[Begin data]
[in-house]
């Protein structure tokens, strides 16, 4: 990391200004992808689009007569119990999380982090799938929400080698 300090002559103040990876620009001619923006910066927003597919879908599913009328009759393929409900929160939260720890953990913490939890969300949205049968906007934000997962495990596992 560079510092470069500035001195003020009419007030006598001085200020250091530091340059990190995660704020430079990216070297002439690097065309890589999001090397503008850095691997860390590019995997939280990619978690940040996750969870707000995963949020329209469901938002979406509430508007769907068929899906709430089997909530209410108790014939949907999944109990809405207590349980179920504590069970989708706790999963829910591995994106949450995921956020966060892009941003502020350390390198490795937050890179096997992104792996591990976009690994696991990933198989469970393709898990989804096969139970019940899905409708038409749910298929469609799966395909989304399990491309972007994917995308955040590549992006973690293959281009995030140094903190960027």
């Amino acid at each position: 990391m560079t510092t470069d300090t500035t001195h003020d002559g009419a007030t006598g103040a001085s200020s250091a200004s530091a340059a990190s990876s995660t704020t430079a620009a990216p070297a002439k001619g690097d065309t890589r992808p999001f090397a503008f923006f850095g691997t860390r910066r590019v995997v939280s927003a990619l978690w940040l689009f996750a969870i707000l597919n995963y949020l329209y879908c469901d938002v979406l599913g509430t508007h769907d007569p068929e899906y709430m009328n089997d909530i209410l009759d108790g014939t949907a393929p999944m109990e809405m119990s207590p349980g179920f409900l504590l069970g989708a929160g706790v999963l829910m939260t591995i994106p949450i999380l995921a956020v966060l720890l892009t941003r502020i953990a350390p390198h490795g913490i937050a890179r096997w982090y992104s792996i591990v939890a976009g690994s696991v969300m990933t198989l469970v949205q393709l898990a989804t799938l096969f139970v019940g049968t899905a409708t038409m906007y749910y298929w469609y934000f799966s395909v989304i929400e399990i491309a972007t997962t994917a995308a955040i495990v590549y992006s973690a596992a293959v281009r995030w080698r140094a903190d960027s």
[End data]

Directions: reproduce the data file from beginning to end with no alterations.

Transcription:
[in-house]
């Protein structure tokens, strides 16, 4: 990391200004992808689009007569119990999380982090799938929400080698 300090002559103040990876620009001619923006910066927003597919879908599913009328009759393929409900929160939260720890953990913490939890969300949205049968906007934000997962495990596992 560079510092470069500035001195003020009419007030006598001085200020250091530091340059990190995660704020430079990216070297002439690097065309890589999001090397503008850095691997860390590019995997939280990619978690940040996750969870707000995963949020329209469901938002979406509430508007769907068929899906709430089997909530209410108790014939949907999944109990809405207590349980179920504590069970989708706790999963829910591995994106949450995921956020966060892009941003502020350390390198490795937050890179096997992104792996591990976009690994696991990933198989469970393709898990989804096969139970019940899905409708038409749910298929469609799966395909989304399990491309972007994917995308955040590549992006973690293959281009995030140094903190960027």
């Amino acid at each position: 990391m560079t510092t470069d300090t500035t001195h003020d002559g009419a007030t006598g103040a001085s200020s250091a200004s530091a340059a990190s990876s995660t704020t430079a620009a990216p070297a002439k001619g690097d065309t890589r992808p999001f090397a503008f923006f850095g691997t860390r910066r590019v995997v939280s927003a990619l978690w940040l689009f996750a969870i707000l597919n995963y949020l329209y879908c469901d938002v979406l599913g509430t508007h769907d007569p068929e899906y709430m009328n089997d909530i209410l009759d108790g014939t949907a393929p999944m109990e809405m119990s207590p349980g179920f409900l504590l069970g989708a929160g706790v999963l829910m939260t591995i994106p949450i999380l995921a956020v966060l720890l892009t941003r502020i953990a350390p390198h490795g913490i937050a890179r096997w982090y992104s792996i591990v939890a976009g690994s696991v969300m990933t198989l469970v949205q393709l898990a989804t799938l096969f139970v019940g049968t899905a409708t038409m906007y749910y298929w469609y934000f799966s395909v989304i929400e399990i491309a972007t997962t994917a995308a955040i495990v590549y992006s973690a596992a293959v281009r995030w080698r140094a903190d960027s």